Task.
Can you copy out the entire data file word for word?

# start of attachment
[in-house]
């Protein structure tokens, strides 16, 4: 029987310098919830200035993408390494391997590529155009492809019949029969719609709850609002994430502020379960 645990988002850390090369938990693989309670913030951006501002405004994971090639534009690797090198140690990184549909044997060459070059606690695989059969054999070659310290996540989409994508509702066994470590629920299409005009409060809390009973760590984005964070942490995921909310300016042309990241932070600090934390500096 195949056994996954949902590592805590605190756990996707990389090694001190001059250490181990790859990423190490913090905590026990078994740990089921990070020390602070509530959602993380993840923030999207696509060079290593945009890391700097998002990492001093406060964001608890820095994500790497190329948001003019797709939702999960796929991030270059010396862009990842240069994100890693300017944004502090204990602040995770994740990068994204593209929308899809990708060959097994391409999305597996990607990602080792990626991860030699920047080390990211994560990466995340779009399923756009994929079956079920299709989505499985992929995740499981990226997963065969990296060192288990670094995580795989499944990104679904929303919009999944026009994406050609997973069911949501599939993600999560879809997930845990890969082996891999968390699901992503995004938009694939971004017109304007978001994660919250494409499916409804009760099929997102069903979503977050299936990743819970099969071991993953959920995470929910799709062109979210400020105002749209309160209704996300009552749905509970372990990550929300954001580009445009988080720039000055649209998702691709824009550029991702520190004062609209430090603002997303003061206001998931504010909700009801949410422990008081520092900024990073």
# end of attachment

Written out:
[in-house]
């Protein structure tokens, strides 16, 4: 029987310098919830200035993408390494391997590529155009492809019949029969719609709850609002994430502020379960 645990988002850390090369938990693989309670913030951006501002405004994971090639534009690797090198140690990184549909044997060459070059606690695989059969054999070659310290996540989409994508509702066994470590629920299409005009409060809390009973760590984005964070942490995921909310300016042309990241932070600090934390500096 195949056994996954949902590592805590605190756990996707990389090694001190001059250490181990790859990423190490913090905590026990078994740990089921990070020390602070509530959602993380993840923030999207696509060079290593945009890391700097998002990492001093406060964001608890820095994500790497190329948001003019797709939702999960796929991030270059010396862009990842240069994100890693300017944004502090204990602040995770994740990068994204593209929308899809990708060959097994391409999305597996990607990602080792990626991860030699920047080390990211994560990466995340779009399923756009994929079956079920299709989505499985992929995740499981990226997963065969990296060192288990670094995580795989499944990104679904929303919009999944026009994406050609997973069911949501599939993600999560879809997930845990890969082996891999968390699901992503995004938009694939971004017109304007978001994660919250494409499916409804009760099929997102069903979503977050299936990743819970099969071991993953959920995470929910799709062109979210400020105002749209309160209704996300009552749905509970372990990550929300954001580009445009988080720039000055649209998702691709824009550029991702520190004062609209430090603002997303003061206001998931504010909700009801949410422990008081520092900024990073």